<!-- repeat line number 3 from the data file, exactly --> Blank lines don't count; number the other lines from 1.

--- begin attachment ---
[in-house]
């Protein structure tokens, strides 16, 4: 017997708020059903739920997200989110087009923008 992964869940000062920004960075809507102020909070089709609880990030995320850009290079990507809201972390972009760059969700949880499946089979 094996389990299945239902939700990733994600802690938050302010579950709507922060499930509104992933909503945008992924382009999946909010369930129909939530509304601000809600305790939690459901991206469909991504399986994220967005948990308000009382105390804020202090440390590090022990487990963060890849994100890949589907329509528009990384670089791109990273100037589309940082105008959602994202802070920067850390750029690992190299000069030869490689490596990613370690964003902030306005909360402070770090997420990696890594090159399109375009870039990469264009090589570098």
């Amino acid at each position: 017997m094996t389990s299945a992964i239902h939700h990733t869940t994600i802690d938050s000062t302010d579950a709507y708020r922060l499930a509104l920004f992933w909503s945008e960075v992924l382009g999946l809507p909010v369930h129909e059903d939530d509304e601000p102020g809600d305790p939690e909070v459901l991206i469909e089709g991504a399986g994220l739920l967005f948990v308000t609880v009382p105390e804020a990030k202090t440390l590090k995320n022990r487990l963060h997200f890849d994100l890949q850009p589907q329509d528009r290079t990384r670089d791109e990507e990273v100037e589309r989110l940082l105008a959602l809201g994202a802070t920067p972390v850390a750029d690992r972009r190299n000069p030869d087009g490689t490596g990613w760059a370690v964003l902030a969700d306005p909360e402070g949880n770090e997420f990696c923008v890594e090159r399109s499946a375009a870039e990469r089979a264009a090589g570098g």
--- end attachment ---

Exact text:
């Amino acid at each position: 017997m094996t389990s299945a992964i239902h939700h990733t869940t994600i802690d938050s000062t302010d579950a709507y708020r922060l499930a509104l920004f992933w909503s945008e960075v992924l382009g999946l809507p909010v369930h129909e059903d939530d509304e601000p102020g809600d305790p939690e909070v459901l991206i469909e089709g991504a399986g994220l739920l967005f948990v308000t609880v009382p105390e804020a990030k202090t440390l590090k995320n022990r487990l963060h997200f890849d994100l890949q850009p589907q329509d528009r290079t990384r670089d791109e990507e990273v100037e589309r989110l940082l105008a959602l809201g994202a802070t920067p972390v850390a750029d690992r972009r190299n000069p030869d087009g490689t490596g990613w760059a370690v964003l902030a969700d306005p909360e402070g949880n770090e997420f990696c923008v890594e090159r399109s499946a375009a870039e990469r089979a264009a090589g570098g």